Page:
‘‘But also, the life skills that you’re teaching them along the way, and there’s just something about seeing a group of girls come together and do something special and see them build each week that keeps you going back.’’

Coming together . . . Southern Blast players and coaches come together in a huddle. PHOTO: SUPPLIED

Netball has been part of McKenzie’s life since she was young. She started playing about age 7, for Maheno, and was getting picked for representative teams from age
11.

It was at Waitaki Girls’ High School where she started coaching netball, and when she left school, she spent two years in England, working at a private girls’ school and coaching, before returning to New Zealand to study.

When she moved back to North Otago, she spent five years with Valley Netball Club as a player and coach, and also started coaching North Otago under-15s, under-17s and under-19s.

Salter encouraged McKenzie to pursue coaching at a higher level, and suggested she start accompanying her to coach Southern, in Dunedin’s premier grade. When Salter started coaching the Southern Blast, McKenzie shadowed her as an apprentice coach.

‘‘There’s a common thread here — I wouldn’t be where I am without [Georgie], 100%.’’

And Salter’s influence continues — McKenzie and Morrison still hear her voice a lot when they are coaching the Blast, and every time McKenzie drives along Katiki strait, there was always an overwhelming sense that Salter was right there with her.

The highest level McKenzie reached as a player was Otago under-17s, and she saw that as a potential barrier to progress her coaching career. At the top level of New Zealand netball, a lot of coaches are ex-Silver Ferns, or have played at an elite level.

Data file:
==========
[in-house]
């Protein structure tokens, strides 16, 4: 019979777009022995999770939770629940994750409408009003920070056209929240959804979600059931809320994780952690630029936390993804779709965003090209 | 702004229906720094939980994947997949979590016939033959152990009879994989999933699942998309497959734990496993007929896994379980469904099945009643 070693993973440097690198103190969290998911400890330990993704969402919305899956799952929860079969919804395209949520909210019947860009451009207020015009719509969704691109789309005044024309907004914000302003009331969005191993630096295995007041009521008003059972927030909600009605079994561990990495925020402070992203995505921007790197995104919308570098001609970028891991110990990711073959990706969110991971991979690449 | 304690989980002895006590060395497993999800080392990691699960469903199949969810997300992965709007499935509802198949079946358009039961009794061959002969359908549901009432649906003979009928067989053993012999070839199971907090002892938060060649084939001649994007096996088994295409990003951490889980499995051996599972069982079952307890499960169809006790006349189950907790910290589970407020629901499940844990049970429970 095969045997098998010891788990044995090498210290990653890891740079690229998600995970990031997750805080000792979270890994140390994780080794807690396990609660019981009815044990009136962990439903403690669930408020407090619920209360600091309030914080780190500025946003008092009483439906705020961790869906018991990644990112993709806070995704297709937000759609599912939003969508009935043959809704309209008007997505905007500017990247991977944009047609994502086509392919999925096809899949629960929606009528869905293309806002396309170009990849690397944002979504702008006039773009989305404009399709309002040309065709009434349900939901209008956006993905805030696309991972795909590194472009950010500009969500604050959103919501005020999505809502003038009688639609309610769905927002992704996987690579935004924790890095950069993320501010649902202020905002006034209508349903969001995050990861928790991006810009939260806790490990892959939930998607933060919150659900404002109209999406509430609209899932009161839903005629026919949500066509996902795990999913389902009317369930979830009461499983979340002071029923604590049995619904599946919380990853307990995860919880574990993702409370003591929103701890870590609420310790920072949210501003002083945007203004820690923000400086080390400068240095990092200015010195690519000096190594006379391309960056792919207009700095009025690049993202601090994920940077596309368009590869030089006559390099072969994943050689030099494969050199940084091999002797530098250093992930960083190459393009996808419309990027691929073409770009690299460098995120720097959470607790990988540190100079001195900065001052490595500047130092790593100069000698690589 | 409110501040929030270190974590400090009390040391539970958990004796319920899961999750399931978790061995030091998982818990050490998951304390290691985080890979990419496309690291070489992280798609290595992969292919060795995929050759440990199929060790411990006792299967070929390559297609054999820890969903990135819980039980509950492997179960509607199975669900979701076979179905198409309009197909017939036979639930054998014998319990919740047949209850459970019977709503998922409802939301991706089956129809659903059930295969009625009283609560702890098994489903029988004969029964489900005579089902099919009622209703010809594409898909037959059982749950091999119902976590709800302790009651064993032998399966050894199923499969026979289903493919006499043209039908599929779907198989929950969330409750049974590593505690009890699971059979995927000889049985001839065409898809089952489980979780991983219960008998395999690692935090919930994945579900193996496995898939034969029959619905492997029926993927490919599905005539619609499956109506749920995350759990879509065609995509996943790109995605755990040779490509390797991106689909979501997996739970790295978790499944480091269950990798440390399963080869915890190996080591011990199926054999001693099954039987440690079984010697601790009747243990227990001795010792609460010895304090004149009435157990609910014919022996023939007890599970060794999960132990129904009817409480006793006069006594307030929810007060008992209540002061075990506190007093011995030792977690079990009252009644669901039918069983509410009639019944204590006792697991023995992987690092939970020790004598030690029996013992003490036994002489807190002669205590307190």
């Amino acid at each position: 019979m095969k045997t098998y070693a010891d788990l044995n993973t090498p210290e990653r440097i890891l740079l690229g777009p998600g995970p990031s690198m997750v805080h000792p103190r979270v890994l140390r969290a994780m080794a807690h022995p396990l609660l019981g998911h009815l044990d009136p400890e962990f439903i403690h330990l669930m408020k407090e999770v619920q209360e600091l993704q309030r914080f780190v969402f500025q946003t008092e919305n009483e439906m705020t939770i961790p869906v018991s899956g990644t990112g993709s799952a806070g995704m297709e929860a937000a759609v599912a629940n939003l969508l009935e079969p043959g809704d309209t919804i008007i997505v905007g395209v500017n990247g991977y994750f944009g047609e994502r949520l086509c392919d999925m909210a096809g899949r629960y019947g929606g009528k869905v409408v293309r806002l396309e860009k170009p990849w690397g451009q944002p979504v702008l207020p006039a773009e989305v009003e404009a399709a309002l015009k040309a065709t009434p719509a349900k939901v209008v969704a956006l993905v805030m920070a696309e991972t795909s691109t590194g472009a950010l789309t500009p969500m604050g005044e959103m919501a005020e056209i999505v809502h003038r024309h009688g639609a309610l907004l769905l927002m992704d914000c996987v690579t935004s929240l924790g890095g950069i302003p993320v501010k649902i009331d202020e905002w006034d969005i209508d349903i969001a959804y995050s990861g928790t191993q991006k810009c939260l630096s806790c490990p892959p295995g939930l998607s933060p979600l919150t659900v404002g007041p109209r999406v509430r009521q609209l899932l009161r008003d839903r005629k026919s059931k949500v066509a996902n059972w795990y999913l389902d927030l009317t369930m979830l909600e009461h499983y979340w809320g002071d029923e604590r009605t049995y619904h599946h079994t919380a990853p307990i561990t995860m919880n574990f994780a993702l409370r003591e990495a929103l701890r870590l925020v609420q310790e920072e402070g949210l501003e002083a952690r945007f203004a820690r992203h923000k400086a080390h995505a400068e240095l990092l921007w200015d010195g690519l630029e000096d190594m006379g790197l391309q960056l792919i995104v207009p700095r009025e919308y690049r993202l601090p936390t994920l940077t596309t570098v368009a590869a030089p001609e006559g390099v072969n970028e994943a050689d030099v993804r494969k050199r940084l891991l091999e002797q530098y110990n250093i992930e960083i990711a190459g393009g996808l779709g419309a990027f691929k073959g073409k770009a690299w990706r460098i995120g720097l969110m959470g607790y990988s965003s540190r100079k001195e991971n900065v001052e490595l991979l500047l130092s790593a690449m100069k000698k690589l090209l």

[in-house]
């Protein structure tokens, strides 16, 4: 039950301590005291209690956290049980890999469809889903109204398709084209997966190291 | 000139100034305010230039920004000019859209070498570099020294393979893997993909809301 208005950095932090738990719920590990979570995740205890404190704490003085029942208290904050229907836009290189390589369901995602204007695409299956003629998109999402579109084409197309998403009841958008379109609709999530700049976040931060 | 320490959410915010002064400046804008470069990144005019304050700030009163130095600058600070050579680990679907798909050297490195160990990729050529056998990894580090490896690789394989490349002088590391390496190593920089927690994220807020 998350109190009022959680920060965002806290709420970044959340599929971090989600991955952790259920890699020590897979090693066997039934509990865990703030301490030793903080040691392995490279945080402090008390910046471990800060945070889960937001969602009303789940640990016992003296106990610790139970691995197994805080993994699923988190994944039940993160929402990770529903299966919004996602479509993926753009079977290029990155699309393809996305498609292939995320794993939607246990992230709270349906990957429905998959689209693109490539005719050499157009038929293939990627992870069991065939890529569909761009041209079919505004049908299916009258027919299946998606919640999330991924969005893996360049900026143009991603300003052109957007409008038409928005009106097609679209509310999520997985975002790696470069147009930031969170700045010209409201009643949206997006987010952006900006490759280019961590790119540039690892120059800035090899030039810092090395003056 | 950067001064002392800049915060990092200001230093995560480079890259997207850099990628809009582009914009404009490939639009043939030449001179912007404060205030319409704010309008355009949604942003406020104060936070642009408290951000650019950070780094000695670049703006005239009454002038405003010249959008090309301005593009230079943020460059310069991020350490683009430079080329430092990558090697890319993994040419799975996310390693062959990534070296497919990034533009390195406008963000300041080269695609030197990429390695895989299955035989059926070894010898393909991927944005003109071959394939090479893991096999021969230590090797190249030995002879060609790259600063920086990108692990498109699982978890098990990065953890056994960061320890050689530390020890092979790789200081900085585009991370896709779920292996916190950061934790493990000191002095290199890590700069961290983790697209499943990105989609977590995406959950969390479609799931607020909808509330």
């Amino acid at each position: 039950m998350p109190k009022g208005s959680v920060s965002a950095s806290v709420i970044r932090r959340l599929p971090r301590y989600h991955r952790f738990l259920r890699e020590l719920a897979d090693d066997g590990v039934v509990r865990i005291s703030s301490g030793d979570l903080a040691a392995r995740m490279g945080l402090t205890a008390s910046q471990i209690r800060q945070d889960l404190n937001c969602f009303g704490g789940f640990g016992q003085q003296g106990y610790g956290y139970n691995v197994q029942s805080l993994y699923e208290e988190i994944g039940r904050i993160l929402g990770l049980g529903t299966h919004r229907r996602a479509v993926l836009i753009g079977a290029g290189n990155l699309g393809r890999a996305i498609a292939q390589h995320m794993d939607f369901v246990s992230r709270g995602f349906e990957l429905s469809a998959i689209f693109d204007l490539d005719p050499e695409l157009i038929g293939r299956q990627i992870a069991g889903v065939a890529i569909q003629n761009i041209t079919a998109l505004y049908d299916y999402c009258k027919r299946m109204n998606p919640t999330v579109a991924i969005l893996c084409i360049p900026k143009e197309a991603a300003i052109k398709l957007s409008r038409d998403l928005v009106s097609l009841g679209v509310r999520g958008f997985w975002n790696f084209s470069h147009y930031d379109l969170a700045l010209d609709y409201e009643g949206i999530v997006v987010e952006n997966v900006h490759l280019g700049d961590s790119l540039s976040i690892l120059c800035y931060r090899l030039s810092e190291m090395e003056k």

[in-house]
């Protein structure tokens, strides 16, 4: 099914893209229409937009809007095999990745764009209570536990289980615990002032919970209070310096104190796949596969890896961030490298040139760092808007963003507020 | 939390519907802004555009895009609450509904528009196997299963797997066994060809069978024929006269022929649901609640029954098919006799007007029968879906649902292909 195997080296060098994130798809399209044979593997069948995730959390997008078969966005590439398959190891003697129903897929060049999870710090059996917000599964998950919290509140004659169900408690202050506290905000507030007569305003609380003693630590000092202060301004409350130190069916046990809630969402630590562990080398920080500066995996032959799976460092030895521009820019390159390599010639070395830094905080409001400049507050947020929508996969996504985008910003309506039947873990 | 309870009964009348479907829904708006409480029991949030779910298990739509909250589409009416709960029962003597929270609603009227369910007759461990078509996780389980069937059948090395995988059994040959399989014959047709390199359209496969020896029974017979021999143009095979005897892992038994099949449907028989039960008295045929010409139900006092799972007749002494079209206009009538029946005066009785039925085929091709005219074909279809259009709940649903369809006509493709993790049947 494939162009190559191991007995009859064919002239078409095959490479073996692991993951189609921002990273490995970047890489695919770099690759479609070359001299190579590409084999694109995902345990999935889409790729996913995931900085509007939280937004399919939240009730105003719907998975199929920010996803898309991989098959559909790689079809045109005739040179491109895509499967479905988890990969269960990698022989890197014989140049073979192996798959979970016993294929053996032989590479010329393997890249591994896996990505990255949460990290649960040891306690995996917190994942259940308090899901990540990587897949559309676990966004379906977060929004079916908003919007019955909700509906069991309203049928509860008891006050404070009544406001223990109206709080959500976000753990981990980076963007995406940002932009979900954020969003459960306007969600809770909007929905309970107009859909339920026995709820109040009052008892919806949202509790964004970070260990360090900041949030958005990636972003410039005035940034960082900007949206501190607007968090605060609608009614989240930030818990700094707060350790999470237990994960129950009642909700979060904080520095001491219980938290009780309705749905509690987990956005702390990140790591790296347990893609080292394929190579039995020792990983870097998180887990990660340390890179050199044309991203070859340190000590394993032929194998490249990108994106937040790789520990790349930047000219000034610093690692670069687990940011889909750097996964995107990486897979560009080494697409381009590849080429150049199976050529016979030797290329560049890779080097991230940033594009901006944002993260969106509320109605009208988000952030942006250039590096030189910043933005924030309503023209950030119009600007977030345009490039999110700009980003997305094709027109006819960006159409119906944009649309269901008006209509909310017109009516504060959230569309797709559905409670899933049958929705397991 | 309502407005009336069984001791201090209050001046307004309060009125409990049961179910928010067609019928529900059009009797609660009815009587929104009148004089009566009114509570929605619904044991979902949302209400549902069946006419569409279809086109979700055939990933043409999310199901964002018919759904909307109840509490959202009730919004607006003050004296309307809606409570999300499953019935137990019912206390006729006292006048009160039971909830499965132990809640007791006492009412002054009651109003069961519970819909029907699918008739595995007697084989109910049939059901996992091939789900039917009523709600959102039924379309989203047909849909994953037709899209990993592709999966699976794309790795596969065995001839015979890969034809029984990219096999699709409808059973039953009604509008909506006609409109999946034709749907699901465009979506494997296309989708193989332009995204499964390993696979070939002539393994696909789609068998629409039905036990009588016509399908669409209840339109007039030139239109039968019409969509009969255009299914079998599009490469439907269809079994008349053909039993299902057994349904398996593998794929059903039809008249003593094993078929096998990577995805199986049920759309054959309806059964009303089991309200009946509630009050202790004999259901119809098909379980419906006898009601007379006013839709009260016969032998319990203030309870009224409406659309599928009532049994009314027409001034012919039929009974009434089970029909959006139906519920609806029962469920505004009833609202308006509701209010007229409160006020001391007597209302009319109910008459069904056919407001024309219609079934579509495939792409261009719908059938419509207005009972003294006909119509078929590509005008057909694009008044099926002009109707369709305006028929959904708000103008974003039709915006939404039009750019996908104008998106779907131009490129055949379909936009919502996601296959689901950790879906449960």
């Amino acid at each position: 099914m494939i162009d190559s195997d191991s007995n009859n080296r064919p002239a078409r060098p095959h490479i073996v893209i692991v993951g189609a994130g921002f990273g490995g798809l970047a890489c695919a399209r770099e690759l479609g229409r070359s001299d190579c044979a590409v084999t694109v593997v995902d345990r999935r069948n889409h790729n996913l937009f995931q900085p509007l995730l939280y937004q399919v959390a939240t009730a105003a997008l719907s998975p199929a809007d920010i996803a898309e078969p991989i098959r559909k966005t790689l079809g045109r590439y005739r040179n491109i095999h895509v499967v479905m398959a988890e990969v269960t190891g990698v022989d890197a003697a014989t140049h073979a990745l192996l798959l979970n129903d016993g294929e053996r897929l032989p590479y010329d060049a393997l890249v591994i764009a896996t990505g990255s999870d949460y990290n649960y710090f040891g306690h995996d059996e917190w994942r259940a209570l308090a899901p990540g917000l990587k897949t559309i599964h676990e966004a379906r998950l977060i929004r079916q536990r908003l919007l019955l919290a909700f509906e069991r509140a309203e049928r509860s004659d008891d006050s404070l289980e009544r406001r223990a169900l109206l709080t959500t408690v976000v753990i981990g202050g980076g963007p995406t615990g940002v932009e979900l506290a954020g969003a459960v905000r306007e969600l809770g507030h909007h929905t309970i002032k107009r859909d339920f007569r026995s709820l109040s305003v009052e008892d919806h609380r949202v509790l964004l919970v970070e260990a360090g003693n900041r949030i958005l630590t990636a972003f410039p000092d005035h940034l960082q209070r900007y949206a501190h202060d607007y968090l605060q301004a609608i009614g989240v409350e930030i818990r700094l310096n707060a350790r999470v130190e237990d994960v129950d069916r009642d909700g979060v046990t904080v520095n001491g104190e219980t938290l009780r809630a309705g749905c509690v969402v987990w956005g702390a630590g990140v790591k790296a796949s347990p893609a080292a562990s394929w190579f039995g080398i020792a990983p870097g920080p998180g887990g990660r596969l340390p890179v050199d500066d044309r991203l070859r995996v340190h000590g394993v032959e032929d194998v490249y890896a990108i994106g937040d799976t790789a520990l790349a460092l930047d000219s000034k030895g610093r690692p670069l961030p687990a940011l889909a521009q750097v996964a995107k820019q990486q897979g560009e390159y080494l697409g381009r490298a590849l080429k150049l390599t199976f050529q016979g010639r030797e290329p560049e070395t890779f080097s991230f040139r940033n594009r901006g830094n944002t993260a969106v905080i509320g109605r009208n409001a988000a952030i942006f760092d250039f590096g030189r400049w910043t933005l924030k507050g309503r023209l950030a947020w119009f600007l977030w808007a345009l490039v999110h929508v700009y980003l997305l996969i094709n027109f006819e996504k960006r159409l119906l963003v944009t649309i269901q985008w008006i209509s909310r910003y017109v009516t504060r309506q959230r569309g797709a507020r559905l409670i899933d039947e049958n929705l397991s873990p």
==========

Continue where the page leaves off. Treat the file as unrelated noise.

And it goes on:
‘‘So I find it really hard to see if that could ever be an option for me, because I didn’t play that level,’’ she said.

‘‘But I don’t feel like coaching should be on that merit.’’

If she never took that step up to head coach at NNL level, a coaching role in the ANZ Premiership or beyond, it would not bother her. But if the opportunity presented itself, she would not turn it down.

‘‘I’m a long way from wanting to go to that next level, but it’s always in the back of your mind,’’ she said.

There were also challenges being based in Oamaru, but McKenzie wanted to prove to young players and other aspiring coaches that they did not need to move somewhere else for opportunities. Former Waitaki Girls’ pupils Taneisha Fifita and Jennifer O’Connell had shown there was a pathway from Oamaru to the elite level, playing for the Southern Steel in recent years.

‘‘You can do it, if you’re willing to put in the work — and you don’t need to move to a different high school, or move to a different town to make it happen,’’ McKenzie said.

Outside of netball, McKenzie runs her own occupational therapy business, and she was grateful for the flexibility it gave her to fit coaching in.

Working full-time and with two young children, netball was McKenzie’s outlet — ‘‘it’s the thing I do for me’’ — and getting to travel around New Zealand as part of the role was a bonus.

When the NNL wraps up in May, her focus will shift to North Otago netball.

She has been appointed to the role of coaching development officer in North Otago, and is looking forward to working with coaches, supporting their trainings and running workshops and courses, this season.

Coaching could be a tough job and McKenzie was ‘‘really excited’’ about supporting coaches across the district in her new role.

‘‘I know as a coach it can be a pretty lonely gig, and it can be pretty taxing and challenging at times,’’ she said.

‘‘To support our coaches is really, really important.’’

She was also looking forward to spending more time in Oamaru, and being on the sidelines to watch her daughters’ netball games.